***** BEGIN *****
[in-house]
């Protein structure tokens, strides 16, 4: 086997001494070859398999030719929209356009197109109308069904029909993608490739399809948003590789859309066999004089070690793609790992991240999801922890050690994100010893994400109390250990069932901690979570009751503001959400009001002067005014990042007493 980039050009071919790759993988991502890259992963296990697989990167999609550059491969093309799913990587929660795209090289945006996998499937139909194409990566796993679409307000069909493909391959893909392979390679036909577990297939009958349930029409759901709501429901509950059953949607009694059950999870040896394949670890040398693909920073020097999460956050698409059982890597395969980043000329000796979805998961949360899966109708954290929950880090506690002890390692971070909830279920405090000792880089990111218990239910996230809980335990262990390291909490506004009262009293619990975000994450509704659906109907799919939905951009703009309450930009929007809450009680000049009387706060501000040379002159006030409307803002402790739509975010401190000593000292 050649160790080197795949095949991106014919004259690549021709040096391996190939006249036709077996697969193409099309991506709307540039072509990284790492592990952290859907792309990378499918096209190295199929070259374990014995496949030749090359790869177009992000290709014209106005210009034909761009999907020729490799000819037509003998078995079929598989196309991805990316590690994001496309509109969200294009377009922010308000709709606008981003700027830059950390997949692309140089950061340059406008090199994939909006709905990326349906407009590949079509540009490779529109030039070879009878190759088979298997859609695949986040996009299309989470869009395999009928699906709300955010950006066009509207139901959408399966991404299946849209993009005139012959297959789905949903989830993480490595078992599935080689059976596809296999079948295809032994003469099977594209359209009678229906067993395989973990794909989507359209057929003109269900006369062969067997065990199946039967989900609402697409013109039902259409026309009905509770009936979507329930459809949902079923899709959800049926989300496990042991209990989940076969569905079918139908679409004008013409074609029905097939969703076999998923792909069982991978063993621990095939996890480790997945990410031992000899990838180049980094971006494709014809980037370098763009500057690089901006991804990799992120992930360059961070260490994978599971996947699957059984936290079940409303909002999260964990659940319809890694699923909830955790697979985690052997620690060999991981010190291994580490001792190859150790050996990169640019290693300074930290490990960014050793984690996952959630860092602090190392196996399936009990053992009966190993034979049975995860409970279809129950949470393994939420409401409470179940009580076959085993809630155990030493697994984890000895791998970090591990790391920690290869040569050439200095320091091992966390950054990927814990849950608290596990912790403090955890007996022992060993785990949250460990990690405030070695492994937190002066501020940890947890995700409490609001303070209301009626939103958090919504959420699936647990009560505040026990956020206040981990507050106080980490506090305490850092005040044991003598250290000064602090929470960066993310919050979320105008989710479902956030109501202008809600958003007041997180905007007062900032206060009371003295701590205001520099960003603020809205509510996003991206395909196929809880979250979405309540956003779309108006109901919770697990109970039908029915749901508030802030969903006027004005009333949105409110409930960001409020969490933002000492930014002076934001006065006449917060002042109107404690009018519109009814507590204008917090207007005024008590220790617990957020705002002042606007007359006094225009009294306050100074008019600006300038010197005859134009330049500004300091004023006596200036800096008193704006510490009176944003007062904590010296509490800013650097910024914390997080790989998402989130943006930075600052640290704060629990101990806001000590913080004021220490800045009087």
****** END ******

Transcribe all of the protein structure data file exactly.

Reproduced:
[in-house]
């Protein structure tokens, strides 16, 4: 086997001494070859398999030719929209356009197109109308069904029909993608490739399809948003590789859309066999004089070690793609790992991240999801922890050690994100010893994400109390250990069932901690979570009751503001959400009001002067005014990042007493 980039050009071919790759993988991502890259992963296990697989990167999609550059491969093309799913990587929660795209090289945006996998499937139909194409990566796993679409307000069909493909391959893909392979390679036909577990297939009958349930029409759901709501429901509950059953949607009694059950999870040896394949670890040398693909920073020097999460956050698409059982890597395969980043000329000796979805998961949360899966109708954290929950880090506690002890390692971070909830279920405090000792880089990111218990239910996230809980335990262990390291909490506004009262009293619990975000994450509704659906109907799919939905951009703009309450930009929007809450009680000049009387706060501000040379002159006030409307803002402790739509975010401190000593000292 050649160790080197795949095949991106014919004259690549021709040096391996190939006249036709077996697969193409099309991506709307540039072509990284790492592990952290859907792309990378499918096209190295199929070259374990014995496949030749090359790869177009992000290709014209106005210009034909761009999907020729490799000819037509003998078995079929598989196309991805990316590690994001496309509109969200294009377009922010308000709709606008981003700027830059950390997949692309140089950061340059406008090199994939909006709905990326349906407009590949079509540009490779529109030039070879009878190759088979298997859609695949986040996009299309989470869009395999009928699906709300955010950006066009509207139901959408399966991404299946849209993009005139012959297959789905949903989830993480490595078992599935080689059976596809296999079948295809032994003469099977594209359209009678229906067993395989973990794909989507359209057929003109269900006369062969067997065990199946039967989900609402697409013109039902259409026309009905509770009936979507329930459809949902079923899709959800049926989300496990042991209990989940076969569905079918139908679409004008013409074609029905097939969703076999998923792909069982991978063993621990095939996890480790997945990410031992000899990838180049980094971006494709014809980037370098763009500057690089901006991804990799992120992930360059961070260490994978599971996947699957059984936290079940409303909002999260964990659940319809890694699923909830955790697979985690052997620690060999991981010190291994580490001792190859150790050996990169640019290693300074930290490990960014050793984690996952959630860092602090190392196996399936009990053992009966190993034979049975995860409970279809129950949470393994939420409401409470179940009580076959085993809630155990030493697994984890000895791998970090591990790391920690290869040569050439200095320091091992966390950054990927814990849950608290596990912790403090955890007996022992060993785990949250460990990690405030070695492994937190002066501020940890947890995700409490609001303070209301009626939103958090919504959420699936647990009560505040026990956020206040981990507050106080980490506090305490850092005040044991003598250290000064602090929470960066993310919050979320105008989710479902956030109501202008809600958003007041997180905007007062900032206060009371003295701590205001520099960003603020809205509510996003991206395909196929809880979250979405309540956003779309108006109901919770697990109970039908029915749901508030802030969903006027004005009333949105409110409930960001409020969490933002000492930014002076934001006065006449917060002042109107404690009018519109009814507590204008917090207007005024008590220790617990957020705002002042606007007359006094225009009294306050100074008019600006300038010197005859134009330049500004300091004023006596200036800096008193704006510490009176944003007062904590010296509490800013650097910024914390997080790989998402989130943006930075600052640290704060629990101990806001000590913080004021220490800045009087």